Weekly Digest of the Social Networking Space: Dec 26, 2007


I’m respecting your limited time by publishing this weekly summary, read the summary, then quickly scan headlines, read the bullet, then click to learn even more.

I’ve created a category called Digest where you can start to track and access these going forward. Quickly scan the succinct and categorized headlines, read summary for analysis, and click link to dive in for more. You can subscribe to this digest tag only, which filters only these posts tagged digest.

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Web Strategy Summary
A very, very quiet week, there’s just a few pieces of analysis from bloggers and media after the flurry of anouncements two weeks ago (everyone was trying to push out features before the Holiday). Most interestingly, Bebo has widget growth from opening up it’s container for other applications to publish on it’s social network.

Container: Bebo’s Applications proliferate
Just a few weeks ago, on Dec 12th, Bebo announced that it would open it’s social network up to third party developers, starting with a push form existing Facebook applications. Development partners include: NBC Universal, CBS, NBA, Yahoo!, The Gap, Flixster, Gaia Online, RockYou, Slide, BeFunky, iLike, WidgetBox, Wallo Bebo has informed me last week that there are currently 4,250,409 installs of applications. Two weeks growth at 4 million is pretty successful, considering there are over 12,000 apps total in FB. We’ll compare direct numbers (installs to instances) later.

Widgets: Worklight provides business Applications
This February, we’ll see a growth in productivity applications from Worklight, a widget that sits on Facebook (and then likely other social networks) that will provide secured communication for employees. See? The intranet has already left the firewall.

Profiles: Many new social networks emerge and grow
BBC summarizes the various social networks of interest, including: Habbo, Perfspot Freecycle, Webjam, Capazoo, Wayn, Realbuzz.

Social Graph: IBM to launch mapping tool in Lotus Notes
IBM is launching a tool that will map and track the mavens within the usage of a community, this one, in Lotus Notes. This tool, called Atlas, will help large organizations map out important topics, networks, and people.

Ubiquity: Social Networks a Commodity
I’m surprised to hear Marc Canter say this, just a few months ago he violently opposed others saying that it was a feature, and now he suggest that these social features are a commodity. Either way, the scope of this very digest grows every week, it’s difficult for me to keep up.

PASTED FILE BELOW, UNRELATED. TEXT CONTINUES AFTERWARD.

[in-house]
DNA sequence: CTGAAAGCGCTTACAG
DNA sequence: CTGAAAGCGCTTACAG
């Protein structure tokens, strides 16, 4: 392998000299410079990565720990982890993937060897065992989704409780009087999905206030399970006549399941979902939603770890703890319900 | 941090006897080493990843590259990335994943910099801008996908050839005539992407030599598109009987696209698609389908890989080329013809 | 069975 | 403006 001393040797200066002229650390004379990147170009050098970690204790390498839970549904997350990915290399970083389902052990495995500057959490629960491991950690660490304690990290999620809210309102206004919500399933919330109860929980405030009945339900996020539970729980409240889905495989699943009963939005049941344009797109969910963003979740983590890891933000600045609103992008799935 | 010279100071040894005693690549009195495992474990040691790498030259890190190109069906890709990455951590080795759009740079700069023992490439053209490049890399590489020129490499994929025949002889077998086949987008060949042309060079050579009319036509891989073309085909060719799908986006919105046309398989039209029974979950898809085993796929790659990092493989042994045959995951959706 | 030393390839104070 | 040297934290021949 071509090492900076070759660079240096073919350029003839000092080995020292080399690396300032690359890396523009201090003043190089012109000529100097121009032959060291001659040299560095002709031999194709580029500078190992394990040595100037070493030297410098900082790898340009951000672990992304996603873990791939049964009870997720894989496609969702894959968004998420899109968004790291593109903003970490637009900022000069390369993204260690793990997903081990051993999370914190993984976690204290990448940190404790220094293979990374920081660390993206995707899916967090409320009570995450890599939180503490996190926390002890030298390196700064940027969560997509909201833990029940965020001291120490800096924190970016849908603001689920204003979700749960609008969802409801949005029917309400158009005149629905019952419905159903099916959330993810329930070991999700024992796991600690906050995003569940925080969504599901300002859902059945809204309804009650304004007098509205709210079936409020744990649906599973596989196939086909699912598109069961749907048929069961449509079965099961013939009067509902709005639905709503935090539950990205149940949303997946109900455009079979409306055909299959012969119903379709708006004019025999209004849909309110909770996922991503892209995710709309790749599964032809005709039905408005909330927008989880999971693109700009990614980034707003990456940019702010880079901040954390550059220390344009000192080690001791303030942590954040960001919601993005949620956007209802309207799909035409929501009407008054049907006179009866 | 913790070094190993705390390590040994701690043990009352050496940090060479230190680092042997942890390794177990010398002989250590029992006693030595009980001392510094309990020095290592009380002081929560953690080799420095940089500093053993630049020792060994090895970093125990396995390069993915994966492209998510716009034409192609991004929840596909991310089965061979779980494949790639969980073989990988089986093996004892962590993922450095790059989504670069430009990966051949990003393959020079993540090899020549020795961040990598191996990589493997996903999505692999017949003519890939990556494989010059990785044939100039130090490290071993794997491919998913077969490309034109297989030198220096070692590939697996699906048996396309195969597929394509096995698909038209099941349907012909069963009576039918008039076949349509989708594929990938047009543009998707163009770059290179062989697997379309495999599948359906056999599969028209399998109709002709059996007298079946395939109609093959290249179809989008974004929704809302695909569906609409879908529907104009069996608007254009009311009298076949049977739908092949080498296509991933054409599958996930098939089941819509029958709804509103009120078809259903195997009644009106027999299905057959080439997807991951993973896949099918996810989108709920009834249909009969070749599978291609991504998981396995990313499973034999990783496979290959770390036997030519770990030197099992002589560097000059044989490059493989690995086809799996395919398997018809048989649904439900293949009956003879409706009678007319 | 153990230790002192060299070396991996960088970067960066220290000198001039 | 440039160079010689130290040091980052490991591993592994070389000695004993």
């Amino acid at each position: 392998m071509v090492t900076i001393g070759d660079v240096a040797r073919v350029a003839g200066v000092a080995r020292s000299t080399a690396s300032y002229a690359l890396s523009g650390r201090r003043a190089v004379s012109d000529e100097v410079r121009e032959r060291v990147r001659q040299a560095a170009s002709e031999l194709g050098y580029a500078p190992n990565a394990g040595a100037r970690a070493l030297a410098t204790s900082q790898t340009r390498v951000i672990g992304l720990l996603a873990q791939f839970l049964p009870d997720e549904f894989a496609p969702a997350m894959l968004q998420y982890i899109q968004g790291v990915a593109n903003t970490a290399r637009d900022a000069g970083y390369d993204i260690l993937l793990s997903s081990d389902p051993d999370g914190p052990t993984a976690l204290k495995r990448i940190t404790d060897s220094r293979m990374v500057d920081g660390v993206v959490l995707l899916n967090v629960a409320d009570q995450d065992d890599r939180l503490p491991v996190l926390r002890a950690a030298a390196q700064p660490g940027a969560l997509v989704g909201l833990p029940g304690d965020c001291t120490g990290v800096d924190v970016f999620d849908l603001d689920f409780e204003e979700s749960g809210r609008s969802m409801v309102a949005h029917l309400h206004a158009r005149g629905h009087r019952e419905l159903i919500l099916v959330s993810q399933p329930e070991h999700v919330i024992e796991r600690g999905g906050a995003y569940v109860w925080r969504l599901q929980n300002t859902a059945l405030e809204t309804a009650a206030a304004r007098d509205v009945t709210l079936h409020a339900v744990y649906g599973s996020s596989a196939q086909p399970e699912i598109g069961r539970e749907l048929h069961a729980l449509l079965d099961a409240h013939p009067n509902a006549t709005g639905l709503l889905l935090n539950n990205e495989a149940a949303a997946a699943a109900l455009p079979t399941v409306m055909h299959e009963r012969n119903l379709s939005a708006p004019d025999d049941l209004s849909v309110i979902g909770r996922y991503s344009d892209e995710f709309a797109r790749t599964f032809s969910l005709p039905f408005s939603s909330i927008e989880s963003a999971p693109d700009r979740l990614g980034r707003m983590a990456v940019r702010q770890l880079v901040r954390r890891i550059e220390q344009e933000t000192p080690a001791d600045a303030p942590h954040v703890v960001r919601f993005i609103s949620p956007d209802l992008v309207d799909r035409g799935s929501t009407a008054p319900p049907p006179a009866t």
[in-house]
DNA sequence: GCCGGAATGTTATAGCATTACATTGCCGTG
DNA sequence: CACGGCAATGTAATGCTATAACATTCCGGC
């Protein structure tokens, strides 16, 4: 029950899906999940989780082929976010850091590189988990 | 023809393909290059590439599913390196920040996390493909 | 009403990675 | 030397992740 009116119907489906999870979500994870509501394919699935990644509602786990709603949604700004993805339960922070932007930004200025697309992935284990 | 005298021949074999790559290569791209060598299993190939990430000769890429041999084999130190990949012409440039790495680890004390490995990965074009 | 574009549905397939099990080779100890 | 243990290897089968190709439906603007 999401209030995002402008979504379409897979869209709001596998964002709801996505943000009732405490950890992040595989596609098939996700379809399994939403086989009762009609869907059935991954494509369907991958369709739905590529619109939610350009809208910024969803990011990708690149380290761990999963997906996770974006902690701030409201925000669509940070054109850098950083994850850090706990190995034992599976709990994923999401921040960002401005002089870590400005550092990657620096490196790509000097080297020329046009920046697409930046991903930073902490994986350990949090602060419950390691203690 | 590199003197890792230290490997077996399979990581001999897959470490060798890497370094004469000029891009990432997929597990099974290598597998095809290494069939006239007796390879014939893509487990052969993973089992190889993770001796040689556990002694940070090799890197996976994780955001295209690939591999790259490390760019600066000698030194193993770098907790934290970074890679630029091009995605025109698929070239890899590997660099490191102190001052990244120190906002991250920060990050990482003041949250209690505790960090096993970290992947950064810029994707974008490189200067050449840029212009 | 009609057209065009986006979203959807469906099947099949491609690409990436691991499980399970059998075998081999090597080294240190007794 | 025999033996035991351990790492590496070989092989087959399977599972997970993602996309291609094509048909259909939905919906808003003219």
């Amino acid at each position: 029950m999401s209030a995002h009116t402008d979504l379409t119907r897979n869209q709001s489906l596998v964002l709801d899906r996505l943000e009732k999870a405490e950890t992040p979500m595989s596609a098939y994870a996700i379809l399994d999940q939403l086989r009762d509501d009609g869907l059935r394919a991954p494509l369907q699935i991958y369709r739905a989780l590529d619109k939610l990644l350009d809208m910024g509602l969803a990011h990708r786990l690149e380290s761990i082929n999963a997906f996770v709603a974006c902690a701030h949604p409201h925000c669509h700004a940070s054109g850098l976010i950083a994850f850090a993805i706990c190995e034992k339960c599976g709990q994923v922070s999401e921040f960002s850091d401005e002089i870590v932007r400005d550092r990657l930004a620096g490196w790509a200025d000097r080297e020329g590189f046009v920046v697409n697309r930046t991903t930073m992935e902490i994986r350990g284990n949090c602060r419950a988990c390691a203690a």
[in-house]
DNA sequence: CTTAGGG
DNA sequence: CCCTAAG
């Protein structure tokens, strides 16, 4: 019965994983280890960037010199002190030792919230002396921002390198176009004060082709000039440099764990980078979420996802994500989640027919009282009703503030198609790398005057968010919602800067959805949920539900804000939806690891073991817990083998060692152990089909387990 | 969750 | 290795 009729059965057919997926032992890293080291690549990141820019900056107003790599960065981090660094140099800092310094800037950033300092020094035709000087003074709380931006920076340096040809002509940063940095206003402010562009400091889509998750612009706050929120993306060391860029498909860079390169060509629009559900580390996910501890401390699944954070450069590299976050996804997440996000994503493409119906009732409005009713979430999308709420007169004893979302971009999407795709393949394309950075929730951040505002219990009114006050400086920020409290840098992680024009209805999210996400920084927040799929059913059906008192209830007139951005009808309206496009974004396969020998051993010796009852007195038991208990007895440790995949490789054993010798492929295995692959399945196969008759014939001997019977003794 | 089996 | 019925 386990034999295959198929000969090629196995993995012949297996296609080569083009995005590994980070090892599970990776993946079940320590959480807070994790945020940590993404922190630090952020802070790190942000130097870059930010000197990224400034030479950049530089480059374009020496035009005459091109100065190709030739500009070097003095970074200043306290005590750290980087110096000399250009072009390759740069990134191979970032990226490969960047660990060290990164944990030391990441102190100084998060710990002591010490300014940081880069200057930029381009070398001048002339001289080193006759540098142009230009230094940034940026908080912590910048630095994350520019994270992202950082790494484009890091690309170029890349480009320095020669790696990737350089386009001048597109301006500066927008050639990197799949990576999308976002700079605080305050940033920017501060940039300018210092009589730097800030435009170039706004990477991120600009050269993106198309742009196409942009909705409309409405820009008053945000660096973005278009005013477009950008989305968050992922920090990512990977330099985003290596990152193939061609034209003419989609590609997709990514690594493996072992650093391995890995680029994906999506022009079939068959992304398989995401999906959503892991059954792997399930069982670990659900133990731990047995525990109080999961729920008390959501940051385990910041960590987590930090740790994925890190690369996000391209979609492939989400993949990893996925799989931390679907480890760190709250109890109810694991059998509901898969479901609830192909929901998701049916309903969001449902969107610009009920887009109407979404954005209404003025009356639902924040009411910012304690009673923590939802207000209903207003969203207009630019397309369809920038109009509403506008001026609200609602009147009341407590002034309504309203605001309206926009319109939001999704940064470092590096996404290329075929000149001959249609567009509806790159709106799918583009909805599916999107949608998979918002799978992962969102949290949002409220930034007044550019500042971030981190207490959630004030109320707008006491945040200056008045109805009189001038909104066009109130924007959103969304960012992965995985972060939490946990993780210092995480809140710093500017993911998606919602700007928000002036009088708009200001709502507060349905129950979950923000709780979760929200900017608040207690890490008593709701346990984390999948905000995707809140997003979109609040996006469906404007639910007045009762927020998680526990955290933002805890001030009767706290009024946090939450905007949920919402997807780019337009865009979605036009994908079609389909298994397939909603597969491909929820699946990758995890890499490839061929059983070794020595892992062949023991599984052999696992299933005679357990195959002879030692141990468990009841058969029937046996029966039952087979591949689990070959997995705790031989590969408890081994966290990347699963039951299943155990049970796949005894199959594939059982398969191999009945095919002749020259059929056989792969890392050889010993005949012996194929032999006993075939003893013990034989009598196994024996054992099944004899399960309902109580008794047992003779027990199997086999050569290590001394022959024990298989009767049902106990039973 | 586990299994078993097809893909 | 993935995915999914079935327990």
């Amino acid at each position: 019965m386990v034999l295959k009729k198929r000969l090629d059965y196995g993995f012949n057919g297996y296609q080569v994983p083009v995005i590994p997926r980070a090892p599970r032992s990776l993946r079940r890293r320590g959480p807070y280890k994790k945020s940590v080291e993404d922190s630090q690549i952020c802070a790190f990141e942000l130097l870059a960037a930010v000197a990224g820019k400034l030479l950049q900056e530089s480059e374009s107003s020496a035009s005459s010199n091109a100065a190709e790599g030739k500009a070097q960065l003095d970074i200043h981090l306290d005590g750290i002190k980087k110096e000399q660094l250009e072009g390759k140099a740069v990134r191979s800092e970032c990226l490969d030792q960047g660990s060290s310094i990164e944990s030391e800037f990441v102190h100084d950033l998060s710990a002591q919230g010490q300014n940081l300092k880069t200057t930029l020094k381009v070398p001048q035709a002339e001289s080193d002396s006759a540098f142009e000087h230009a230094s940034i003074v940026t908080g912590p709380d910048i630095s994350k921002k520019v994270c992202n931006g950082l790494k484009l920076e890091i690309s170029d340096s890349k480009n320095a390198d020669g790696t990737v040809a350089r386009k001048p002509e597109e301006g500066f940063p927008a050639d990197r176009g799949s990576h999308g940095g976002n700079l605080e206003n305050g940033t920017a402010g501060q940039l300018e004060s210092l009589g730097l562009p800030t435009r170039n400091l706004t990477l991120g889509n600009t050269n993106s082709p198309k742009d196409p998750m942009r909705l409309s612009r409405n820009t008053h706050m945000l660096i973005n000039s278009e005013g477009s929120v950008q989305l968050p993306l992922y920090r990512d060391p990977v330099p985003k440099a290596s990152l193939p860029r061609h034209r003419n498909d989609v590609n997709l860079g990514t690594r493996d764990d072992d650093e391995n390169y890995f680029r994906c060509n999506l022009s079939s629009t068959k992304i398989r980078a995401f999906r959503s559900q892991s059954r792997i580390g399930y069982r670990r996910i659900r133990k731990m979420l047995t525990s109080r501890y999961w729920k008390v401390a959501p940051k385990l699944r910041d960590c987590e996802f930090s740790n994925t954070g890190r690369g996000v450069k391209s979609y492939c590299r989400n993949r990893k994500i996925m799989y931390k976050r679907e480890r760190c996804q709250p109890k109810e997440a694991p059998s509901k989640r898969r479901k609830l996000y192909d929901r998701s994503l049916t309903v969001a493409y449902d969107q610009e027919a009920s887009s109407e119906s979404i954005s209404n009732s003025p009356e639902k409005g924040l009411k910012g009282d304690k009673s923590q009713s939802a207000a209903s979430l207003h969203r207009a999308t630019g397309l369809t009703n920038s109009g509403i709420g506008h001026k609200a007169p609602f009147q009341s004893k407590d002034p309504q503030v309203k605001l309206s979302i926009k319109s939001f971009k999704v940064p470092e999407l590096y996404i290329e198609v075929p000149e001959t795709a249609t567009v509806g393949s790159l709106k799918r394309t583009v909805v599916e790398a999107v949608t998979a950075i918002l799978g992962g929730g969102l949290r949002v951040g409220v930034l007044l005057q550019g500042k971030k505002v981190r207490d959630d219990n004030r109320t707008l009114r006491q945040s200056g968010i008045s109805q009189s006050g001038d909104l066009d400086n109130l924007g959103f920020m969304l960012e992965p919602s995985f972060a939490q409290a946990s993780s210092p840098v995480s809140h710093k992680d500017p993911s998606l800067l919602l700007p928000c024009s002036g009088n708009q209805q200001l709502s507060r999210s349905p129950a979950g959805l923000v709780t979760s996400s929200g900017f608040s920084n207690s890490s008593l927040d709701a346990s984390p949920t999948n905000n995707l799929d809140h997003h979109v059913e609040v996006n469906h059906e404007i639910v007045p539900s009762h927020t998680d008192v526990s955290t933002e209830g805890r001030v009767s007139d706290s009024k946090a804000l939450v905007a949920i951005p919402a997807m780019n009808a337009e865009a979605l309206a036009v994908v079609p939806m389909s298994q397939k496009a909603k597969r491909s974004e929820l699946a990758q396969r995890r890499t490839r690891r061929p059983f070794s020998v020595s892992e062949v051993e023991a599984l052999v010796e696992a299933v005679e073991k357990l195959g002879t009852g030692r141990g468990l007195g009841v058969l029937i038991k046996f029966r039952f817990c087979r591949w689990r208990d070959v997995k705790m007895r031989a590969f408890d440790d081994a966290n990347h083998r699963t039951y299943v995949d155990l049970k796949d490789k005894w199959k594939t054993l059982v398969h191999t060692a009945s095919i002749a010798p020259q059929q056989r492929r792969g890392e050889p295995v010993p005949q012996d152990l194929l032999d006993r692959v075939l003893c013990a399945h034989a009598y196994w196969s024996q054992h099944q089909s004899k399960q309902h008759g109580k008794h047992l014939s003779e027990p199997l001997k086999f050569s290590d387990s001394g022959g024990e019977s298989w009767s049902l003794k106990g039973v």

Money: Kyte gets $15 million, to grow mobile social network
Raising a considerable amount from a Spanish telephone carrier, Kyte will continue to provide a platform for mobile web users to publish, share, and connect with each other. One challenge is going to be able to create a common platform or utility that will work with all carriers and phones.

Usage: Majority of teens interact on the web
Pew releases some helpful technographics data of teen web usage: “Content creation by teenagers continues to grow, with 64% of online teenagers ages 12 to 17 engaging in at least one type of content creation, up from 57% of online teens in 2004.” I’ve compared this to some of the data from work and it’s very close.

Features: Add Digg like features
Build your own Digg=like feature for your online community or social network. Pligg suggests that it’s 5 minute installs can move a static site to member interactive in a few easy strokes.

Ownership: Corporate program management of community programs
Respected community expert Bill Johnston asks the important question of who owns the community? For the many companies that are struggling internally to understand the social media sphere, the question of program ownership comes up, Bill gives a few scenarios.

Privacy: Social Ads invasive
David Berkowitz, of popular blog Marketer’s Studio was surprised to find out that he was an brand advocate for Blockbuster, after I sent him a screenshot. He suggests that social ads need an opt out and was frustrated to find out there was little he could do, read the extensive comments.

What else should be on this list? Leave a comment, feedback, or suggestions, I’m listening. The next digest will be in the near year, kind of exciting!